Should the Voting Age Be Lowered?

Cristina Cornista, Opinion Editor

In the new day and age, knowledge and important information has become more wide-spread with media making it more accessible than ever. With more information out there, it’s no surprise that the percentage of teens interested in politics is increasing. Questions about topics about allowing teenagers to vote have risen as well. While many believe that due to more information being put out and how more teenagers are involved with politics, I don’t think that voting age should be lowered. 

My first reason is that high-schoolers aren’t that well-informed yet. While there is a significant amount of access a person has on the Internet and that information can be spread to teenagers, the average sixteen year old isn’t that involved in it and sometimes are misinformed about it. 

Teenagers are too busy with school and are more interested in hobbies like gaming, reading, sports, etc. While there are some teens out there who are more likely to watch Congressional hearings and learn about policies politicians want to enforce, the average sixteen year old isn’t knowledgeable about these things. 

According to a survey conducted by, 25 percent of adults can name one branch of the government with 20 percent unable to name. Though more than half of the American population are knowledgeable about the government, 45 percent is still a worrying percentage of voters who aren’t as knowledgeable about the government.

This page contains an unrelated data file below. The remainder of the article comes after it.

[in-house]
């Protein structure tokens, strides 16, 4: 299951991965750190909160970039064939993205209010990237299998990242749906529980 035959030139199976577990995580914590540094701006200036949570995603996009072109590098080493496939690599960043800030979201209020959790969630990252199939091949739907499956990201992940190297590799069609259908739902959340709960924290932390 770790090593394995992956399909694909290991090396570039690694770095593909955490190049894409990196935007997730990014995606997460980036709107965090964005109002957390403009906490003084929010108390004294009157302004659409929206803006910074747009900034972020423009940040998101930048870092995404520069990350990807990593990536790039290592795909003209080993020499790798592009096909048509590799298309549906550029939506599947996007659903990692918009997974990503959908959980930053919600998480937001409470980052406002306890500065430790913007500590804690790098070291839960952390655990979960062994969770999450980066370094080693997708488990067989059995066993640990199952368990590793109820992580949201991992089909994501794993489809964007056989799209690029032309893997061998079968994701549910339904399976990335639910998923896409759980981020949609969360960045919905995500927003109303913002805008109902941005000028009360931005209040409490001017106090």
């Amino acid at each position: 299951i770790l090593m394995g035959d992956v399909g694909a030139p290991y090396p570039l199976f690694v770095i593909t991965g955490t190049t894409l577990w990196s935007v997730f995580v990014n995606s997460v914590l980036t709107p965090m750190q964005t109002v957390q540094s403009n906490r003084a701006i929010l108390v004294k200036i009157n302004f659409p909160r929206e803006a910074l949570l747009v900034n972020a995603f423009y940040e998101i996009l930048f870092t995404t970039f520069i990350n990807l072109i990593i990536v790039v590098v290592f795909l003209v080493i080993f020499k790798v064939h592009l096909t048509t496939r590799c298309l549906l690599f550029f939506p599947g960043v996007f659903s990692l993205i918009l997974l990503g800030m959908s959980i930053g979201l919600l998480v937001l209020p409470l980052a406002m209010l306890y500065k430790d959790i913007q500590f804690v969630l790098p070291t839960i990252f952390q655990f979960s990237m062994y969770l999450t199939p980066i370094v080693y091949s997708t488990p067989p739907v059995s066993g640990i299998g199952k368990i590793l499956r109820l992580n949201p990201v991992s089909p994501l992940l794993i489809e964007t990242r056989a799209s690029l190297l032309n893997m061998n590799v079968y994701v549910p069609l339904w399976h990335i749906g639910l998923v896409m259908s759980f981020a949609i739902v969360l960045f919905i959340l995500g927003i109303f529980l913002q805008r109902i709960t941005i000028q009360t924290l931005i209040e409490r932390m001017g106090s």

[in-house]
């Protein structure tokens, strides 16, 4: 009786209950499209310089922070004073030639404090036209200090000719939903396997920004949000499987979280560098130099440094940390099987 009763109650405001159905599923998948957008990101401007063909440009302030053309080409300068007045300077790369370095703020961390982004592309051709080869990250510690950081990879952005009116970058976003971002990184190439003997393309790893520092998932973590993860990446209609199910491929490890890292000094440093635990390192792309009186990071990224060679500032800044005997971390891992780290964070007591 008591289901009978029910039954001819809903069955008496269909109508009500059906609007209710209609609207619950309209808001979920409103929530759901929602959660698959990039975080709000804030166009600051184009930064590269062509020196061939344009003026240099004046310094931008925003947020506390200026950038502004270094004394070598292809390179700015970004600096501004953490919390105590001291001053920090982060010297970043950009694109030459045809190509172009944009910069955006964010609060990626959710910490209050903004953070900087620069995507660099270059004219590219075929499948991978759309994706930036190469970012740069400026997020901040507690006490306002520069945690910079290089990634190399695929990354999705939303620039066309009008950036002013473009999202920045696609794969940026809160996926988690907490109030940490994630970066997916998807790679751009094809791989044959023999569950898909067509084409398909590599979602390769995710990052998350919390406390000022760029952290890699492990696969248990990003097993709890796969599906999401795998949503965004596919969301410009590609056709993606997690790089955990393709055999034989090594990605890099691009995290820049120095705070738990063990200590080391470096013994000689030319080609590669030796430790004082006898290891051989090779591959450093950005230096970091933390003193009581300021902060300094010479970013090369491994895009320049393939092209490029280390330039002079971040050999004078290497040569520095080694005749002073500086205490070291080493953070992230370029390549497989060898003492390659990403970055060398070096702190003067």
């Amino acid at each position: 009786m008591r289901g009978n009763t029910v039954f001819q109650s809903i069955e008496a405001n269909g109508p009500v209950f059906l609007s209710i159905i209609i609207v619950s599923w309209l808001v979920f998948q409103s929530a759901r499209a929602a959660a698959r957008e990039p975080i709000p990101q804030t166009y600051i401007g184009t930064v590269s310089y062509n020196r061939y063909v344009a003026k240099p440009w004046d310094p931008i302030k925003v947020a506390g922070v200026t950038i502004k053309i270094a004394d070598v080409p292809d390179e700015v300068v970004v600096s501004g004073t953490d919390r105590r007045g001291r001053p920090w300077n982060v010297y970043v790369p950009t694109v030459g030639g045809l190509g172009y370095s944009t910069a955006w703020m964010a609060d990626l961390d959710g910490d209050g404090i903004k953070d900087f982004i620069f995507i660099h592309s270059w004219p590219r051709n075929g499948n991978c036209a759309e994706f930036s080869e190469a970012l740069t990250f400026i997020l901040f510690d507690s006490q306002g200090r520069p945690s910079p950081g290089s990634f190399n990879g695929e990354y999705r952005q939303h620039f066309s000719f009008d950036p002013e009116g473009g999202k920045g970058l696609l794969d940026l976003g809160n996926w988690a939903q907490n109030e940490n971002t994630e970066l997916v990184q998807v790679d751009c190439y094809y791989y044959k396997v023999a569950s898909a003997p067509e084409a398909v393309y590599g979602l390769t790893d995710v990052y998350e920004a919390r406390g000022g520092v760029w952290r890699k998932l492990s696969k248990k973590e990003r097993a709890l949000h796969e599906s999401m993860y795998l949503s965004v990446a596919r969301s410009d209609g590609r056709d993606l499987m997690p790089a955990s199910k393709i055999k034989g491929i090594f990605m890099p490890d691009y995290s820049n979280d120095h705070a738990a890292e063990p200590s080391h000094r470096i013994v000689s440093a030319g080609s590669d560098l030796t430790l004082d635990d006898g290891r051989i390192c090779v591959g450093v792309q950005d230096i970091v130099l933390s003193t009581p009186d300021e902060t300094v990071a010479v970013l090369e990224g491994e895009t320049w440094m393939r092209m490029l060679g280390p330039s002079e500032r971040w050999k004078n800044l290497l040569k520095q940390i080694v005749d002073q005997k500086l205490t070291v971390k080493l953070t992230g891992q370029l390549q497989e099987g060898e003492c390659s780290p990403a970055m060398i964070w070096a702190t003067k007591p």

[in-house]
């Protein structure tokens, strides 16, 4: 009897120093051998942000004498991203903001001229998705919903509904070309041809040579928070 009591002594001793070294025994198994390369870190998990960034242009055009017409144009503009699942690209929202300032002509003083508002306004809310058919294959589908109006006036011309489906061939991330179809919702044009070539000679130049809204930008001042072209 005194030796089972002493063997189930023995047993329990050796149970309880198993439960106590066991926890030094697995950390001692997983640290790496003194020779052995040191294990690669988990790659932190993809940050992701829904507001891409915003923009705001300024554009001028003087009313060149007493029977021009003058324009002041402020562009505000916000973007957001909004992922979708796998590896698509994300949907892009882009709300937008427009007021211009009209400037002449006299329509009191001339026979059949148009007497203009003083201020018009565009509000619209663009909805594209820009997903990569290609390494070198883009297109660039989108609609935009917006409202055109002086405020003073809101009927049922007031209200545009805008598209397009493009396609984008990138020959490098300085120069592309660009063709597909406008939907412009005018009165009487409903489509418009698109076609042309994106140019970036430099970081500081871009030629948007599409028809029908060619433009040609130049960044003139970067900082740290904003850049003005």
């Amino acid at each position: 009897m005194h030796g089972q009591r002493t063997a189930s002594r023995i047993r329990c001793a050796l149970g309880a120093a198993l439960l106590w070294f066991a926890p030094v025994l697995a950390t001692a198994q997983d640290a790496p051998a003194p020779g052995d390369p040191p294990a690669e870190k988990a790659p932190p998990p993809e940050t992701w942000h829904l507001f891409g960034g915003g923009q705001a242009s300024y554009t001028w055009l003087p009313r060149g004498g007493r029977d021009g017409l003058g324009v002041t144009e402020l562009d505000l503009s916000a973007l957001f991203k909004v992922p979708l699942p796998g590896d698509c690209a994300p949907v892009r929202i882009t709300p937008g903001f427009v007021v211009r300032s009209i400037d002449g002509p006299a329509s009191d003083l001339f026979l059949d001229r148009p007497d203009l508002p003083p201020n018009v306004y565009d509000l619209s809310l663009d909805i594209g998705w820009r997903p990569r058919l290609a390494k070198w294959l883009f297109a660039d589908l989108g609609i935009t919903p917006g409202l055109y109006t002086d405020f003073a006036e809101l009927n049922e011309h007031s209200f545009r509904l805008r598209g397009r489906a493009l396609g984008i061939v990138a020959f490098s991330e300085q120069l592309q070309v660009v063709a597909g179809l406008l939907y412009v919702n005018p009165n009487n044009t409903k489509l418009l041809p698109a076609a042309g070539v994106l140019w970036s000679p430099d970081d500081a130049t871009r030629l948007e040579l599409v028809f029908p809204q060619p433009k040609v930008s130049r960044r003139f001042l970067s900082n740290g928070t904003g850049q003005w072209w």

Instead of lowering the voting age, high school students should be taught more about how the government works in order for the U.S. to have a more informed generation of voters. 

Additionally, it’s common knowledge that the younger a person is, the easier they are to manipulate. While this concept is usually directed at children, it still applies when it comes to teenagers. They are easier to brainwash into thinking one side is right while the other is wrong, evidenced by how many young people are roped into far right/far left ideals. In fact, according to Devon’s Children and Family Partnership, teenagers are far more likely to be radicalized as they are more independent and are exploring their own identities. 

Secondly, sixteen year old’s aren’t as mature as 18 year old’s and haven’t fully experienced how the world works. 

Teenagers live in a world that I like to call a “bubble”. This bubble is composed of parents, teachers, and other teenagers. In this bubble, only certain information is exposed to teenagers and most of it is filtered. They might be knowledgeable about this information but haven’t experienced it themselves outside of the bubble. At that age, beliefs are often dictated by their parents who influence them. If a kid wants to vote for a certain party but their parents don’t want them to vote for that specific party, they can be grounded and prohibited from doing so.

Though I do believe that everyone has a right to their own opinion and teenagers’ opinions are valid as well, I do believe that their opinions are underdeveloped for these reasons.